New      (-500,-1000)
                                            Supplier
                                                      (-1000,-1000)
      Don’t invest
      (keep Supplier)     (0,0)
  What if investment now costs 1000?
  Potential savings 500. What happens?
  Another reason for a government to allow Vertical Integration.
         Frog and the Scorpion
• Frog and Scorpion were at the edge of a river
  wanting to cross.
• The Scorpion said “I will climb on you back and
  you can swim across.”
• Frog said “But what if you sting me.”
• Scorpion answered, “Why would I do that? Then
  we both die.”
• What happened?
• Scorpion stung. The frog who cried “Now we are
  both doomed! Why did you do that?”
• “Alas,” said the Scorpion, “it is my nature.”
       Frog and the Scorpion
                 payoffs=(Frog,Scorpion)

                                           Sting     (-10,5)

                         Scorpion
         Carry
                                           Refrain
                                                     (5,3)
Frog
           Refuse


                      (0,0)
Simple Model of Entry Deterrence
• A incumbent monopolist controls a market.
• A potential entrant is thinking of entering.
• The incumbent can expand capacity (or
  invest in a new technology) that is costly
  and not needed unless the entrant enters.
• The entrant is deterred by this and stays out.
Simple Model of Entry Deterrence
                                  Enter    (-10,5)

             Expand     Entrant    Exit
             Capacity                      (0,15)

 Incumbent                        Enter   (10,10)

                        Entrant
         Do nothing
                                  Exit    (0,20)
               Patent Shelving
• Other deterrents to entry: patent shelving – throw
  the innovation in the closet.
• Incumbant can invest in a patent. While the
  technology may be better than the current that it
  uses, it may be too expensive to adapt existing
  product line. Why?
• Case studies
   – Lucent buys Chromatis for $4.8 billion never uses
     product. Lucent wants to prevent Nortel from buying it.
   – Hollywood: Top screen writers may rarely see a script
     made into a movie.
   – Microsoft: Does it really take hundreds of programmers
     to write word?
            Patent Shelving
             (Incumbant, Entrant)
                                   Use         (70,0)

                       Incumbent
    Invest in patent               Shelve
                                               (80,0)

Incumbent                     Invest in patent (10,50)

                        Entrant
        Do nothing
                                   Do         (100,0)
                                   nothing
                War Games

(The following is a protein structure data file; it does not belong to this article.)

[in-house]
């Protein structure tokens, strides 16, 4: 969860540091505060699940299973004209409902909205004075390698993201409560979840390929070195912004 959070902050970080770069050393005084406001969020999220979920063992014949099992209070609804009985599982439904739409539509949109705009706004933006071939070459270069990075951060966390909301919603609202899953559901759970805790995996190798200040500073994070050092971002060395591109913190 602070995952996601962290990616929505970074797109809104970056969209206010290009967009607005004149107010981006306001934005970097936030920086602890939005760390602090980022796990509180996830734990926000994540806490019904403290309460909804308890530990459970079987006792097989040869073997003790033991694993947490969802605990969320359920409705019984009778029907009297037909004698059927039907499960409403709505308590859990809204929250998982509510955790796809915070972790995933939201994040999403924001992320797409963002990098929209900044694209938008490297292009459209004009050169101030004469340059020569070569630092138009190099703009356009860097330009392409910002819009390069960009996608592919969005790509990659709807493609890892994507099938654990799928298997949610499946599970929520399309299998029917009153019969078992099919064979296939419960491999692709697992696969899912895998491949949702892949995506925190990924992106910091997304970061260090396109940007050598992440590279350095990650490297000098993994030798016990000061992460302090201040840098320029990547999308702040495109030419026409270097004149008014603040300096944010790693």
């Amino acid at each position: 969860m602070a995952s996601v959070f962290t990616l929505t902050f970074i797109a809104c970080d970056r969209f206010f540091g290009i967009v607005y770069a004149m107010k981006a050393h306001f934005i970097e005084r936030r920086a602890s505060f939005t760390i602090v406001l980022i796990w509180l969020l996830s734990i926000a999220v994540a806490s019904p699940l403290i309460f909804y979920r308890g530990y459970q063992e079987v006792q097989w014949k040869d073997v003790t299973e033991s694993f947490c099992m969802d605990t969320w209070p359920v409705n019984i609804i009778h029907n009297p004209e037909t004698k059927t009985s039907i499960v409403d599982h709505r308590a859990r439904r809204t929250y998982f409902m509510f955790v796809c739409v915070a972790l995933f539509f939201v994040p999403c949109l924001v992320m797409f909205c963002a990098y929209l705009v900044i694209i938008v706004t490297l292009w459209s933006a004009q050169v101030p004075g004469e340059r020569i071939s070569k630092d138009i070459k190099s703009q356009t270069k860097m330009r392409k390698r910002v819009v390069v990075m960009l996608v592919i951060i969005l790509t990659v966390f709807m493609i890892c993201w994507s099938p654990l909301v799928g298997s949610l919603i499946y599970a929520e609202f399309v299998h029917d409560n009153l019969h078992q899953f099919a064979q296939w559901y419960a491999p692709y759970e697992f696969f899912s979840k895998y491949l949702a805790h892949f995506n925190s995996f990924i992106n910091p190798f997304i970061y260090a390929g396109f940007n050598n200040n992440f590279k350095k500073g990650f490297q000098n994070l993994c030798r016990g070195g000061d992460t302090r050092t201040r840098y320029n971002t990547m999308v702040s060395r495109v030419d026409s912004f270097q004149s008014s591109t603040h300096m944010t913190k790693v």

• Cold War Strategy: MAD, mutually assured
  destruction. Both the US and USSR had enough
  nuclear weapons to destroy each other.
• What does the game tree look like?
• The US put troops in Germany and said that if
  West German were attacked it would mean
  nuclear war.
• Would this have happened?
• Why didn’t USSR invade?
              New War Games
• Israel and Iran.
   – Israel is a nuclear power and Iran is close to becoming
     one. Will Israel attack Iran like they did Iraq?
   – Iran warns Israel that an attack will mean a harsh
     response. Is this credible?
   – Why would Israel not want a MAD situation?
   – Could it make sense for missile defence rather than
     offensive attack.
   – The Israeli spy satellite Ofek 6 malfunctioned and was
     destroyed on launch. This may make a window where
     Israel will be blind. How may this increase the chance
     of an attack?
           New War Games
• US and North Korea.
  – North Korea is manufacturing a bomb.
  – US is threatening an attack.
  – US has troops in North Korea. Bush is
    considering reducing the numbers. Why?
Bible Games:
(Adam & Eve, God)

Adam and Eve decide
whether or not to eat the
forbidden fruit from the
tree of knowledge.

If they eat, God knows
and decides upon a
punishment.
              Kidnapping Game
•   Criminal Kidnaps Teen.
•   Requests ransom and threatens to kill if not paid.
•   Parent decides whether or not to pay.
•   If parent does not pay, criminal decides whether or
    not to kill hostage.
•   Start at end. Does the criminal kill if no ransom is
    paid?
•   What happens if there is no way to exchange
    ransom?
•   How can the hostage save himself if no ransom is
    paid?
•   What should a country do if its citizens are held
    for ransom?
               Kidnapping Game
            (parent, criminal, child)
                     Exchange for Ransom
                                   (-3,10,-2)

                                                 (-10,-2,-20)
     Kidnap Parent       Don’t pay        Kill
Criminal                      Criminal              Identify (-1,-5,-1)
                                          Release
                                            Child
      Don’t Kidnap (0,0,0)                              Refrain
                                                                (-1,-1,-3)
   How reasonable is backward
           induction?
• May work in some simple games.
• Tic Tac Toe, yes, but how about Chess?
  – Too large of a tree.
  – Need to assign intermediate nodes.
• May not work well if players care about
  fairness.